The story of the Dark Green Golden Age (as I call it) looks even further back into history, to the time of our hunter-gatherer ancestors. It claims that we all lived much simpler, happier lives back then, in Palaeolithic time—more equal and less violent lives, and far more ecologically sensitive lives. We even ate a much better (Paleo-)diet. Then came the rise of civilization, and it all went terribly wrong. The storytellers in this case want us to look back to this golden age so that we can put things right. This is the story that underlies much of our modern discourse about the ecological wisdom of aboriginal peoples, about getting in touch with our pre-civilizational selves, and generally about looking to the very distant past for insight into how to live more effectively and peacefully in the present. This story of an ancient “golden age” originates in the form under consideration here in the Romanticism of the eighteenth and nineteenth centuries, and its recent popularizers include (in North America anyway) authors like Derrick Jensen and David Suzuki.3 The purists among these storytellers do not advertise much, because advertising is part of the problem with the world; but the story itself has gone viral in recent years, not least because of the popularity of movies like Avatar.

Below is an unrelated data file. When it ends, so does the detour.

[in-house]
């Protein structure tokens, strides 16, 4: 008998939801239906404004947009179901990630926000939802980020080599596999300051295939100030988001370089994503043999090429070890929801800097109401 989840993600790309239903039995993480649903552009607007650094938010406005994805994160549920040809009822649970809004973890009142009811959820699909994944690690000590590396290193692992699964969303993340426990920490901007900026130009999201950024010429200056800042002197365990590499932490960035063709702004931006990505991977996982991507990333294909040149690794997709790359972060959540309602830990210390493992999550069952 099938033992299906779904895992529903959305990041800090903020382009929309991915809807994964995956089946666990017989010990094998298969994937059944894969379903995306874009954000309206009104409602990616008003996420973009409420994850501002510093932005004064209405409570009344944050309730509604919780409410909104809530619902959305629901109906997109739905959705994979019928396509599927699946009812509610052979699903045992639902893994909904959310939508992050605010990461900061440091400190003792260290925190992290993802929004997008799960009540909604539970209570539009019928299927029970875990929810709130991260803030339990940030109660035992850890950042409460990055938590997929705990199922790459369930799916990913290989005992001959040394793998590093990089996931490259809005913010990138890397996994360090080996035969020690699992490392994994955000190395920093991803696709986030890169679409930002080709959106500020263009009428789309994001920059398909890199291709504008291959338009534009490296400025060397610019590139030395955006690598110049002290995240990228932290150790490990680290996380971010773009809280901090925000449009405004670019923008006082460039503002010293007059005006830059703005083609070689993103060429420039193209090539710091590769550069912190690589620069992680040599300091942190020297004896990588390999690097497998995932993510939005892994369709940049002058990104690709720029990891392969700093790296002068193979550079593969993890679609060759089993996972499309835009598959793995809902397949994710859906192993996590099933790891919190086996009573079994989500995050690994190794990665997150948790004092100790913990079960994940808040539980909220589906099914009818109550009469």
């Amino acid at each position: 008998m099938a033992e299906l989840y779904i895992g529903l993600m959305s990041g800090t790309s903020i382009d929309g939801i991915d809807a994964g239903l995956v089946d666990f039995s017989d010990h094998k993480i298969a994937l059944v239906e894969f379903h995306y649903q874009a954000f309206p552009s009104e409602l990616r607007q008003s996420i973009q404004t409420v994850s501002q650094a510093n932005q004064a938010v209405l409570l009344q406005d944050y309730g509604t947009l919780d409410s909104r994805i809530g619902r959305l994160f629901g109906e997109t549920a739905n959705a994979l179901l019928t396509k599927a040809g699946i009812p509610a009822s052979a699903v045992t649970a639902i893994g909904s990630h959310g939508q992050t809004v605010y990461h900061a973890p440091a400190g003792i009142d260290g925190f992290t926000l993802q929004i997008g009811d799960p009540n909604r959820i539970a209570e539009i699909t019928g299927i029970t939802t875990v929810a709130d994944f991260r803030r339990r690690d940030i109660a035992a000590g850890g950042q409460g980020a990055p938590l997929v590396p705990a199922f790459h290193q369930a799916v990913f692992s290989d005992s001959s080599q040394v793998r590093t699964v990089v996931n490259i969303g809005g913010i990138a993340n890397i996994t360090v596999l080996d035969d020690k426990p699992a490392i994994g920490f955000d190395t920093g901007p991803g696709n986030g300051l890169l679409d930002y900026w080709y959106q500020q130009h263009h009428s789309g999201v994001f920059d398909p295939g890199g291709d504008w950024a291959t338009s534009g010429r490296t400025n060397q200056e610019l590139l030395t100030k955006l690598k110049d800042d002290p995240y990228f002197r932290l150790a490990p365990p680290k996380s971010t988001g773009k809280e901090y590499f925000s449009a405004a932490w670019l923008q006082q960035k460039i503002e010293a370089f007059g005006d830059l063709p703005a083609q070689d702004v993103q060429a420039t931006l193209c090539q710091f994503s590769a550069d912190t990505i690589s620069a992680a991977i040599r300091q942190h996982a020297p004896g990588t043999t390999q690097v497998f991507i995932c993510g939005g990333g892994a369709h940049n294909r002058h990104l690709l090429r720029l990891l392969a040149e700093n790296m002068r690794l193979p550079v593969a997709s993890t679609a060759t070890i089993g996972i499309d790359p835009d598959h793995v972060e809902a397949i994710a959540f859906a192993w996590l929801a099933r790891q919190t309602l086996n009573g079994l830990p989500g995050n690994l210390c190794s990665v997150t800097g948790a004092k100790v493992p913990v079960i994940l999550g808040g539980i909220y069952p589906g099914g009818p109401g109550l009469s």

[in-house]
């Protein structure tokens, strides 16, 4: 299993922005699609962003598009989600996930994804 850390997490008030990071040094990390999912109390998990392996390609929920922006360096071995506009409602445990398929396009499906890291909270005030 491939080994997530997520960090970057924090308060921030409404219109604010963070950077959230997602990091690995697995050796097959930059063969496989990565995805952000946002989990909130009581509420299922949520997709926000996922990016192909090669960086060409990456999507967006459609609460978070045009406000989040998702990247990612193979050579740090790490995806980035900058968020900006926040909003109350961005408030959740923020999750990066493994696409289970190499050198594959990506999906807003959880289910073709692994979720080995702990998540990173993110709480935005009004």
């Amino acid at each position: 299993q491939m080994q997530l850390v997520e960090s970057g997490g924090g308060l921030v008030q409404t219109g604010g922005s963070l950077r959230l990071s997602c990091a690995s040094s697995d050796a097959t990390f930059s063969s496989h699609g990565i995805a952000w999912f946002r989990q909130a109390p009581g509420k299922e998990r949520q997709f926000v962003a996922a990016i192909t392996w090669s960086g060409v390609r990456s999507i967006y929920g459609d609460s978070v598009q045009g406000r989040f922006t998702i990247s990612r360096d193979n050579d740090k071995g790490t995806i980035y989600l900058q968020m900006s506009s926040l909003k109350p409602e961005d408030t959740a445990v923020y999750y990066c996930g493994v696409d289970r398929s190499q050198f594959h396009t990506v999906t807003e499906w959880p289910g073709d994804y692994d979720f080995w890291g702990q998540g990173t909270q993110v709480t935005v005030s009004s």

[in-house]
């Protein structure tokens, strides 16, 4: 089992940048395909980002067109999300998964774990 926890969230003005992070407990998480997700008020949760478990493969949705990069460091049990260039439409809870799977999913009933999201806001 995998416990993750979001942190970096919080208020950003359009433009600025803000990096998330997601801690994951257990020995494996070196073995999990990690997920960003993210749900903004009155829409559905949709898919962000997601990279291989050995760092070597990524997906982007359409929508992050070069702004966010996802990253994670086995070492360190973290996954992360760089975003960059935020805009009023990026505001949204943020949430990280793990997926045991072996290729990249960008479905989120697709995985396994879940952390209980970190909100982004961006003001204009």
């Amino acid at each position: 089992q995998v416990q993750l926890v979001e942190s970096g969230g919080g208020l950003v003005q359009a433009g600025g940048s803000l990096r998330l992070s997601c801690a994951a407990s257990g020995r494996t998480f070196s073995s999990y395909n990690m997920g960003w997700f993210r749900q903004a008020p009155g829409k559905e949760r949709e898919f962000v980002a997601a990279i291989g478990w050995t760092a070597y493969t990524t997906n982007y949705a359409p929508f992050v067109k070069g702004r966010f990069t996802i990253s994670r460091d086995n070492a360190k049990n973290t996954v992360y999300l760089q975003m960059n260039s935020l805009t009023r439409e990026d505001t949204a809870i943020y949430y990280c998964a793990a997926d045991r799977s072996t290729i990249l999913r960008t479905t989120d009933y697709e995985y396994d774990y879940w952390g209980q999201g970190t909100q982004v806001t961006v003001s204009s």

The third story I have in mind is the story told by “the new atheists”—people like Richard Dawkins.4 I call this the story of the Scientific New Age. These storytellers differ from the other two groups in that they does not look to the past for models that might help us in the present, and they certainly are not interested in recovering religious perspectives from the past. They look fundamentally to the present, and they are profoundly hostile to religion (both past and present). The world (they claim) would be a much better place if we could get over our childish infatuation with God (or the gods) and if we could embrace modern, empirical science as the only (or at least the best) basis for true knowledge of the world. Convinced of their case, the new atheists have set out in a conscious, dedicated, and public manner to convince as many people as possible about it. Their efforts have included such publicity stunts as “atheist bus campaigns.”5